How to Stay Debt-Free in University

3 September 2012

Whether you are just starting university or back for another round of post-secondary education, chances are you don’t already have a mountain of student debt looming over your head. Being debt-free is the best possible way to start out your student life, but staying the course throughout your four or more years of university isn’t easy. With the cost of tuition, textbooks, and project materials, on top of food, transportation, and other living expenses, it can seem like the only way to pay for everything is to fall back on student loans for relief. However, I am living proof that you can graduate on time without having a five-figure student loan to pay off after receiving your diploma, and you don’t have to eat ramen noodles everyday to do it.

Work while going to school – I wanted to make sure I didn’t have to take out a student loan until it was absolutely necessary, and that’s why I worked a part-time job throughout my five years of university. Not only did it help me pay for my degree, it helped me learn many useful job skills, as well as gave me a leg up when applying for full-time employment after graduation.

Apply for grants and bursaries – You may not think you are a candidate to receive a grant or bursary, but you won’t know for sure until you do your research. Most students don’t take advantage of the number of bursaries offered by their school because it can be a time-consuming process, and of course time is very precious when you have a full course load. That being said, if dedicating a weekend to filling out applications could mean receiving an extra $500 towards textbooks, it might be worth your while to roll up your sleeves and get cracking.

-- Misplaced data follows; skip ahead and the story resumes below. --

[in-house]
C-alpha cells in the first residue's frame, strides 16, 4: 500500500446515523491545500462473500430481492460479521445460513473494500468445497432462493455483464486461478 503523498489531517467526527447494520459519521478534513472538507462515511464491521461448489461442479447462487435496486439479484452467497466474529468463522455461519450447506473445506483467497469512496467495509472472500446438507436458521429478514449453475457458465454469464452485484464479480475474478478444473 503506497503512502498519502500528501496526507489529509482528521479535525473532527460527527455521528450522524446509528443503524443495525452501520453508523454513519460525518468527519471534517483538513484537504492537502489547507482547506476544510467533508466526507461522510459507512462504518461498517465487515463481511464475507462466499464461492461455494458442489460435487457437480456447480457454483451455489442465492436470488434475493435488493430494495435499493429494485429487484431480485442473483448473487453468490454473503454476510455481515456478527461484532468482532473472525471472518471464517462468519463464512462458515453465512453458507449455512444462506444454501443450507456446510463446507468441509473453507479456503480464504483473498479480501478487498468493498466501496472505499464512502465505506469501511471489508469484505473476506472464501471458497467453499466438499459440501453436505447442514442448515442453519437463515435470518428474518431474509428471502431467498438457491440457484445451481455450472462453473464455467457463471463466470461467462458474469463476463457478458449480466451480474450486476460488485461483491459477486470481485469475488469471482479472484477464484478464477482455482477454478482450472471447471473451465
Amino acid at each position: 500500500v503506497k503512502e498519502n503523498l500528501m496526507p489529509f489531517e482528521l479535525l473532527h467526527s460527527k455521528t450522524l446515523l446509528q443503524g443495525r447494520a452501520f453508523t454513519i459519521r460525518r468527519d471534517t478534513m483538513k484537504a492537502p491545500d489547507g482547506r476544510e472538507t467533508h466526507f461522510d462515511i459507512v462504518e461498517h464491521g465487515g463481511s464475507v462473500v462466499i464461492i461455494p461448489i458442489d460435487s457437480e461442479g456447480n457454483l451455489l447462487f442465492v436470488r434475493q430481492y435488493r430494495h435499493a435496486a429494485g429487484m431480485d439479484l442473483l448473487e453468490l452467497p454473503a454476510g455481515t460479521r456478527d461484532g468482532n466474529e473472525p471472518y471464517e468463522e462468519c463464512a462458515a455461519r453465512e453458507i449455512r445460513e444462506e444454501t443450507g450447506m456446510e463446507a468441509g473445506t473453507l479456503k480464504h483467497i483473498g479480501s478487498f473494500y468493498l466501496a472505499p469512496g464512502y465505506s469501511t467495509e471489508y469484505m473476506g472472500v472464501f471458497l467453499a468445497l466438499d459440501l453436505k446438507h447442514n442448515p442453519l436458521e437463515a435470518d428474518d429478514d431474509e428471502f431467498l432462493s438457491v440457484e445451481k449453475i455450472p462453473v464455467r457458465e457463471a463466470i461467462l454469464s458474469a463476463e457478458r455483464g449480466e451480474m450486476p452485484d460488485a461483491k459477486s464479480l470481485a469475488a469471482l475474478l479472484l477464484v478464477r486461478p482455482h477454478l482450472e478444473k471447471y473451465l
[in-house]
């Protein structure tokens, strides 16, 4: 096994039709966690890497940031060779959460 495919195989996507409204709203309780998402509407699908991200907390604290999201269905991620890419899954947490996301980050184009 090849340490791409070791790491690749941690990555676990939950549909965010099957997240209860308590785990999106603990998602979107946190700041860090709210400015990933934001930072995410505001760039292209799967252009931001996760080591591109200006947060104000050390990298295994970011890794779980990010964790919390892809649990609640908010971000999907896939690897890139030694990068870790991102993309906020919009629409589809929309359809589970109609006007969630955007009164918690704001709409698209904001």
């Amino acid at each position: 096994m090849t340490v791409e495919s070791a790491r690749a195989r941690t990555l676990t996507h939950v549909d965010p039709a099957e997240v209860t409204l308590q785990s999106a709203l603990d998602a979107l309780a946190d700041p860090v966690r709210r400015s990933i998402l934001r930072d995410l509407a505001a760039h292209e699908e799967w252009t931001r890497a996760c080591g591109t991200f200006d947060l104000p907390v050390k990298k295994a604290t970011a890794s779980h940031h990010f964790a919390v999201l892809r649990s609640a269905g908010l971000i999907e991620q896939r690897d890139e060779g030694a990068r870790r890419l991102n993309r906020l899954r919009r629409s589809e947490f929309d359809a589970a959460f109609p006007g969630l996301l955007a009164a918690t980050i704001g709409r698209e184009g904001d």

Take advantage of your school’s facilities – The money you pay towards tuition isn’t just so you can enroll in classes. It also means you can have access to your school’s facilities such as the gym, the pool, the track, and the library. Also, depending on what institution you are attending, your tuition may also provide you with a transit pass for the semester, meaning not only can you now cancel your gym membership, you can stop buying bus passes too!